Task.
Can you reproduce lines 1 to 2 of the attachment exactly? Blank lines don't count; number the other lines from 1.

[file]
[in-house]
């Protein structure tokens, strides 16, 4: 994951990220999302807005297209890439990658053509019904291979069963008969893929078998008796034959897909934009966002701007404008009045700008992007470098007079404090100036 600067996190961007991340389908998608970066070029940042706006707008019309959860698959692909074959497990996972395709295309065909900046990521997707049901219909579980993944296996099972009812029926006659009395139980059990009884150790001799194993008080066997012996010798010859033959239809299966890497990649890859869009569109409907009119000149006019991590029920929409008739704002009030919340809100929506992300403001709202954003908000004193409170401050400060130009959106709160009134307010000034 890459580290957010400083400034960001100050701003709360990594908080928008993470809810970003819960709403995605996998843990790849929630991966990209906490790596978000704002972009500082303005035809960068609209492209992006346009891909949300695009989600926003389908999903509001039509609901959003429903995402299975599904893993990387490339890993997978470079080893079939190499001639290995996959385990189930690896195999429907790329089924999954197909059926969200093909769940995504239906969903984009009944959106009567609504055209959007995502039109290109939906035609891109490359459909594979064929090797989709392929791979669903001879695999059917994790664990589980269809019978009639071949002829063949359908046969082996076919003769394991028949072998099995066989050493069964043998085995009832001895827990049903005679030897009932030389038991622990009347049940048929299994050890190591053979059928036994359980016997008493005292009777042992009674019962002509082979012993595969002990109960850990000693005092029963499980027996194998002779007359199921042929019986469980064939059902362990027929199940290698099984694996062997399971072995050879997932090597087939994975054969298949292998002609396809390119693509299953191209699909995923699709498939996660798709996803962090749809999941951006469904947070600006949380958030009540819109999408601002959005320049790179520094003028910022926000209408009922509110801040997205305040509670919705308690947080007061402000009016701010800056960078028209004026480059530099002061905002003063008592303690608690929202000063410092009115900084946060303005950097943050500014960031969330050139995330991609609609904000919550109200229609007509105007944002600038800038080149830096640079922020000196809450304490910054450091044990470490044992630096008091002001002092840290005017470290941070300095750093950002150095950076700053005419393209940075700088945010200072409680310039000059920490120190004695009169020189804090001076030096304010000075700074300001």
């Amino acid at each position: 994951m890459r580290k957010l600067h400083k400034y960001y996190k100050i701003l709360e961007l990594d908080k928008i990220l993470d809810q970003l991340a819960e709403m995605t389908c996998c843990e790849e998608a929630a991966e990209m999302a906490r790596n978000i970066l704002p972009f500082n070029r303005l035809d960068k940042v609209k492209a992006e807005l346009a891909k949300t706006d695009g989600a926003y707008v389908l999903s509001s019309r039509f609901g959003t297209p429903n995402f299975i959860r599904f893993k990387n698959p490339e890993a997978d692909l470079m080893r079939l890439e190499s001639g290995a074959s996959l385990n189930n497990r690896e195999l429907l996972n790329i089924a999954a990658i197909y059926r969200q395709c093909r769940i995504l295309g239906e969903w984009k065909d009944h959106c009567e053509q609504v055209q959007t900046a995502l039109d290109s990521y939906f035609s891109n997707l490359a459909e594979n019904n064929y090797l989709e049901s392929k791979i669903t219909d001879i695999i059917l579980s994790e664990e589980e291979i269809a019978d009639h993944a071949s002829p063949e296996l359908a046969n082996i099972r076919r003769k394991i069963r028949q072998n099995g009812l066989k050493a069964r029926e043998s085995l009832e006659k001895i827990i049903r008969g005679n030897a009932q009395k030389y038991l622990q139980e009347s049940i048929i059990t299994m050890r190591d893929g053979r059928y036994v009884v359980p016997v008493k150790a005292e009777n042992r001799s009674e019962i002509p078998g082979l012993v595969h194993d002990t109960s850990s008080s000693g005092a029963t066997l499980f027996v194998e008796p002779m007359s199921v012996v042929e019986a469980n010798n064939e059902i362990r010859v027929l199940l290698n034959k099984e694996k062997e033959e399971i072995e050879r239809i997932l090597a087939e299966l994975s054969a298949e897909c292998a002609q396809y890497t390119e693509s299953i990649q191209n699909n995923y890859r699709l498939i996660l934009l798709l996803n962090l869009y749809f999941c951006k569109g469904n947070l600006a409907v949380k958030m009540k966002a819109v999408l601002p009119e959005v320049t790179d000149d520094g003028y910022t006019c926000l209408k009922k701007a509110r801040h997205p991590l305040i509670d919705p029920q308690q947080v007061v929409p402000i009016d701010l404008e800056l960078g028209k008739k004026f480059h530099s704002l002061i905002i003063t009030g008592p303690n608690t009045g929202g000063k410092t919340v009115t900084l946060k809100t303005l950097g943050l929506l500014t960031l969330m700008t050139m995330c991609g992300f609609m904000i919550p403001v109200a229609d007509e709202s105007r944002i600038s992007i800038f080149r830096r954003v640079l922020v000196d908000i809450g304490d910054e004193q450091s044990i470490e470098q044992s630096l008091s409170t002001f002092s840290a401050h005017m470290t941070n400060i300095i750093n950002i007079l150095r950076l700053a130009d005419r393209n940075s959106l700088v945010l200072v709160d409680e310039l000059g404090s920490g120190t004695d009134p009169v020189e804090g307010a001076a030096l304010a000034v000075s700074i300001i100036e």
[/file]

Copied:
[in-house]
């Protein structure tokens, strides 16, 4: 994951990220999302807005297209890439990658053509019904291979069963008969893929078998008796034959897909934009966002701007404008009045700008992007470098007079404090100036 600067996190961007991340389908998608970066070029940042706006707008019309959860698959692909074959497990996972395709295309065909900046990521997707049901219909579980993944296996099972009812029926006659009395139980059990009884150790001799194993008080066997012996010798010859033959239809299966890497990649890859869009569109409907009119000149006019991590029920929409008739704002009030919340809100929506992300403001709202954003908000004193409170401050400060130009959106709160009134307010000034 890459580290957010400083400034960001100050701003709360990594908080928008993470809810970003819960709403995605996998843990790849929630991966990209906490790596978000704002972009500082303005035809960068609209492209992006346009891909949300695009989600926003389908999903509001039509609901959003429903995402299975599904893993990387490339890993997978470079080893079939190499001639290995996959385990189930690896195999429907790329089924999954197909059926969200093909769940995504239906969903984009009944959106009567609504055209959007995502039109290109939906035609891109490359459909594979064929090797989709392929791979669903001879695999059917994790664990589980269809019978009639071949002829063949359908046969082996076919003769394991028949072998099995066989050493069964043998085995009832001895827990049903005679030897009932030389038991622990009347049940048929299994050890190591053979059928036994359980016997008493005292009777042992009674019962002509082979012993595969002990109960850990000693005092029963499980027996194998002779007359199921042929019986469980064939059902362990027929199940290698099984694996062997399971072995050879997932090597087939994975054969298949292998002609396809390119693509299953191209699909995923699709498939996660798709996803962090749809999941951006469904947070600006949380958030009540819109999408601002959005320049790179520094003028910022926000209408009922509110801040997205305040509670919705308690947080007061402000009016701010800056960078028209004026480059530099002061905002003063008592303690608690929202000063410092009115900084946060303005950097943050500014960031969330050139995330991609609609904000919550109200229609007509105007944002600038800038080149830096640079922020000196809450304490910054450091044990470490044992630096008091002001002092840290005017470290941070300095750093950002150095950076700053005419393209940075700088945010200072409680310039000059920490120190004695009169020189804090001076030096304010000075700074300001």